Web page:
7:26 AM FRIDAY: See an update from the 34th chair in comments.
Tonight we know the locations where King County Elections is proposing to add more than three dozen fixed ballot dropboxes, including West Seattle (where the last one was removed more than five years ago), White Center, and South Park. Each would get one dropbox before primary voting starts in mid-July, if this plan is approved. Read the full news release here.
Toplines for our area:
In West Seattle, the location would be High Point Library (35th/Raymond); in White Center, it would be the White Center Library (the address listed in the county report is for the current one on 16th, though the new one on SW 107th is scheduled to open soon, so we’ll be doublechecking on that tomorrow). The South Park Library is proposed for a dropbox by the November general election. A 132-page report including how and why these locations (and the others around the county) were chosen – and why some other locations were not chosen – can be seen here.
The county says it will spend $239,695 to have the boxes made, wrapped, and installed. Assuming approval is received from the King County Council and all property owners, this would put 91.5% of the county’s population within three miles of a dropbox, the county says. A public hearing is planned before the County Council’s Government Accountability and Oversight Committee at 9:30 am Tuesday, April 26th, in the council chambers downtown.
— 34th Democrats (@34dems) April 17, 2016
12:12 PM: That photo tweeted by the 34th District Democrats is from the next step in the process of choosing the party’s presidential-nomination delegates: The legislative-district caucus, officially starting at 1 pm at West Seattle High School (3000 California SW). Those voting there today were chosen at the precinct-level caucuses last month; the list and other info can be found here. More than 1,000 delegates and alternates are expected; if you’re going, please bring a donation of non-perishable food for the West Seattle and White Center Food Banks.
5:20 PM: No word on results yet – commenters and tweeters say the event has moved very slowly.
7:09 PM: Not over yet, according to Twitter reports (see the latest from the hashtag #WAcaucus here), which indicate some other legislative-district caucuses are also still in progress.
9:24 PM: As of the top of the hour, the delegate counting wasn’t over yet, according to an e-mail report from Jill, who sent this photo:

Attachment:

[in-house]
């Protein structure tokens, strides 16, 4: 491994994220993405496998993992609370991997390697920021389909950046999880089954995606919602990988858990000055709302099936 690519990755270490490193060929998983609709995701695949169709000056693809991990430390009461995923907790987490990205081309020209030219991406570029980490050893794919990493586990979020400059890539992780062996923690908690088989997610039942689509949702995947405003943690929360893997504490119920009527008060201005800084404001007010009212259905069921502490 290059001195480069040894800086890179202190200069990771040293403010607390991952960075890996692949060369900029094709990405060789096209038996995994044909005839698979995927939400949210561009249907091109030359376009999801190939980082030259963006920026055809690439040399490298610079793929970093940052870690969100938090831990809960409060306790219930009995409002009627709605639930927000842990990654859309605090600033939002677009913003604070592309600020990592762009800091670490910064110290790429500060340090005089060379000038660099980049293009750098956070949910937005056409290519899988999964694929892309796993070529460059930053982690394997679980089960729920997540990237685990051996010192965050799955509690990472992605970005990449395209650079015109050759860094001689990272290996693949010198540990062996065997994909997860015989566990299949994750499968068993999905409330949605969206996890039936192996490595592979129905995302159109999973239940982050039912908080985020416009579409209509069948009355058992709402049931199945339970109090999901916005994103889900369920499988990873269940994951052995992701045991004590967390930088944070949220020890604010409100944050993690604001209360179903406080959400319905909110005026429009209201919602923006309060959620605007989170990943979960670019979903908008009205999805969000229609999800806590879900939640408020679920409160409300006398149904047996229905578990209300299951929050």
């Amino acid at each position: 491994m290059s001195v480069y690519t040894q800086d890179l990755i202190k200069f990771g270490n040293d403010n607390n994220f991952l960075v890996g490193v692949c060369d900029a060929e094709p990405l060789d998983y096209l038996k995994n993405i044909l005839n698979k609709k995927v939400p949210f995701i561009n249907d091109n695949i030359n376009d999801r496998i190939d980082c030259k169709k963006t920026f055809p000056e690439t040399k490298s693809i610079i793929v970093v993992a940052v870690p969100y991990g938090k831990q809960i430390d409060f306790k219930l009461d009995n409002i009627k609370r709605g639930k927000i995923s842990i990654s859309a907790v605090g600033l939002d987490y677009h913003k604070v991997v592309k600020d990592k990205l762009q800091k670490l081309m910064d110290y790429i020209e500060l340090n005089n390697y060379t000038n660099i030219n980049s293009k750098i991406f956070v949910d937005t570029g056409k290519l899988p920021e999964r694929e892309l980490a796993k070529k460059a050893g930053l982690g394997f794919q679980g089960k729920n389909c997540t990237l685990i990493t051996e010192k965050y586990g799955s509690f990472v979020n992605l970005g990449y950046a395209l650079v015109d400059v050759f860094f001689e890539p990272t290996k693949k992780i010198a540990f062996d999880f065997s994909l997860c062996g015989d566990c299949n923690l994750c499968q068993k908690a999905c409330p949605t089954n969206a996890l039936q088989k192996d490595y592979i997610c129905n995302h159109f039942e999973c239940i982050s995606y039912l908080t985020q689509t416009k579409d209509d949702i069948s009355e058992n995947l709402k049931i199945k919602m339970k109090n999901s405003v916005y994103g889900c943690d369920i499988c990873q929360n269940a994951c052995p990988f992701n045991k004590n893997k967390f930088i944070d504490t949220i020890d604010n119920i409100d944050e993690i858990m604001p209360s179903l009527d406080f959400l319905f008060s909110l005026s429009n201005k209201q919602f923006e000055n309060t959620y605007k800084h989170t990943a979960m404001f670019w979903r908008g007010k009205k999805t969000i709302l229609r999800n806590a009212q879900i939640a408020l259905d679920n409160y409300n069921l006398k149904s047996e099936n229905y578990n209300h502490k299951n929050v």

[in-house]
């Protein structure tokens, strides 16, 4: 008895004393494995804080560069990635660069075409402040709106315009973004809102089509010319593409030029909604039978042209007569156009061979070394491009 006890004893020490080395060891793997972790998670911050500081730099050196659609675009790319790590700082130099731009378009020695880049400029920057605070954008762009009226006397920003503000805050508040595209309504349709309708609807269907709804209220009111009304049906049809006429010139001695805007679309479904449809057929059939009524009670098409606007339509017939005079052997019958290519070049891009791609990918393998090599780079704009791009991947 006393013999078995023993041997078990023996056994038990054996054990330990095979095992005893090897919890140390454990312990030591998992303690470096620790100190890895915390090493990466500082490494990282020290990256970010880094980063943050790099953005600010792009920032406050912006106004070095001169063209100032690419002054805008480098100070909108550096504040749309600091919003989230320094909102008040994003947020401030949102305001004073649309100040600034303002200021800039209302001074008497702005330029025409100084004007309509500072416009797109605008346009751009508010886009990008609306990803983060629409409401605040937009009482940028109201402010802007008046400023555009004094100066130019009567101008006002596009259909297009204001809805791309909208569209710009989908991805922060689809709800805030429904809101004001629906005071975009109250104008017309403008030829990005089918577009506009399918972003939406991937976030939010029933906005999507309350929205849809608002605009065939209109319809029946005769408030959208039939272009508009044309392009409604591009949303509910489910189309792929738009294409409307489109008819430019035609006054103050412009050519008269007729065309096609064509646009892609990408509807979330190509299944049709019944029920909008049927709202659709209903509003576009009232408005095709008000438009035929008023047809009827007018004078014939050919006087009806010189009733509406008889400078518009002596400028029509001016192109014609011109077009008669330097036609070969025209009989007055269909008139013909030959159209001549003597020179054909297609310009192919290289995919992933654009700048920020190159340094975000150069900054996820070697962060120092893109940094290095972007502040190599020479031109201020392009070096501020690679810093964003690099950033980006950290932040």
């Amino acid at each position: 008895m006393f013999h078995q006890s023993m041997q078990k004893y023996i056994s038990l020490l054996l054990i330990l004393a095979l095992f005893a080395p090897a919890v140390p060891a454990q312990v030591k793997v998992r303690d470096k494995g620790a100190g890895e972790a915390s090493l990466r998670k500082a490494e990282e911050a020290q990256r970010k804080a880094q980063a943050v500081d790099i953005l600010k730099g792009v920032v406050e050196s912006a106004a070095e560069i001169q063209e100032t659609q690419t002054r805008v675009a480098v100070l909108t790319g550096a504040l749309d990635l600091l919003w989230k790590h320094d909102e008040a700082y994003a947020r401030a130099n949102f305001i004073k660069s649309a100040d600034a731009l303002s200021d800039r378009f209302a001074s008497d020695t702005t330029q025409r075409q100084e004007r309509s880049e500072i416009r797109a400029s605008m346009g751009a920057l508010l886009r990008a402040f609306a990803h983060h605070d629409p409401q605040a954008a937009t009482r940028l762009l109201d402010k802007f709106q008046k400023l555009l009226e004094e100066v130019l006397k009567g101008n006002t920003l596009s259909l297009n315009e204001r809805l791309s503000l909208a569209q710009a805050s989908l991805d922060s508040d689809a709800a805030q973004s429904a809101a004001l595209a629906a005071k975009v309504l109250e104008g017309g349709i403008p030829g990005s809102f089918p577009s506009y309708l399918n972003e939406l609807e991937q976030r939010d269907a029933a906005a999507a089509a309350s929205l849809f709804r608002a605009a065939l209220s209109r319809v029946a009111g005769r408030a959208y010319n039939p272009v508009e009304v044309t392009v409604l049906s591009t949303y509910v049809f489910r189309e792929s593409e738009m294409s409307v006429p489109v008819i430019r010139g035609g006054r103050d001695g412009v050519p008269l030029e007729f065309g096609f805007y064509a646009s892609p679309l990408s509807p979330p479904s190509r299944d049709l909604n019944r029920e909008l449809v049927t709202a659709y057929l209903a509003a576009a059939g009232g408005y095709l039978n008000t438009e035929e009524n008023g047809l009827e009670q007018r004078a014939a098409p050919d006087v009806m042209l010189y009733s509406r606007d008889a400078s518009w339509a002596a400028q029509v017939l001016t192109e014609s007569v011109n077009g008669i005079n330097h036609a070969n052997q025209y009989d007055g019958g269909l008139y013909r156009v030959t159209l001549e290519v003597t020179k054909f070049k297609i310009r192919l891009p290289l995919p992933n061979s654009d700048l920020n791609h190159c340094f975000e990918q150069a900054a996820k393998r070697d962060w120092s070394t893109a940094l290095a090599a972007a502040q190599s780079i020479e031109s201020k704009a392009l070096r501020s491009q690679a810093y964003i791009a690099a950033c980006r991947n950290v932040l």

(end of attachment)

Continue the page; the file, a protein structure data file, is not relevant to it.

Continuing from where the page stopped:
Meanwhile, from the official 34th District Democrats‘ Twitter account:
— 34th Democrats (@34dems) April 18, 2016
But the bottom line: if you are frustrated you must become actively involved in Democratic Party process to change the way things are.
— 34th Democrats (@34dems) April 18, 2016
10:41 PM: While the caucus adjourned about an hour and a half ago, delegate tallying isn’t over, Jill adds – the Sanders delegates’ ballots are still being tallied.
12 MIDNIGHT: Another photo from Jill. Still waiting for word:
12:39 AM: 34th Dems’ web editor Bill Schrier has published a post on the organization’s website with some explanation, as promised, of what happened over those many hours. Bill, like everyone else in the org, is a volunteer, something he mentions they needed, and need, more of.
That slide deck is from the agenda for a City Council committee meeting tomorrow morning, and it’s the first time we’ve seen an all-in-one-place visual breakdown of a subject that comes up in discussion often – property taxes.
The 9:30 am meeting is actually the entire City Council meeting as the Select Committee on the 2016 Housing Levy, and one of its agenda items is a general discussion on property taxes in the city, as they consider the proposed levy, which is double the one that’s about to expire. If you scroll through the slide deck – or get it here as a PDF – you’ll see that it looks at the taxes on a “median”-valued home in the city (half are worth more, half worth less), valued at $480,000, paying $4,553 a year. As shown on page 5, a little less than a third of that – $1,472 – is from/for the city, and in turn, about half of that goes to 7 voter-approved levies, including the housing levy that is expiring:
*Transportation levy, $279
*Park district levy, $140
*Families/Education levy, $98
*Housing levy, $61
*Campaign financing, $9
If you want to hear how this is presented and discussed tomorrow morning, you can go to the meeting at City Hall or watch live via Seattle Channel, cable 21 or seattlechannel.org.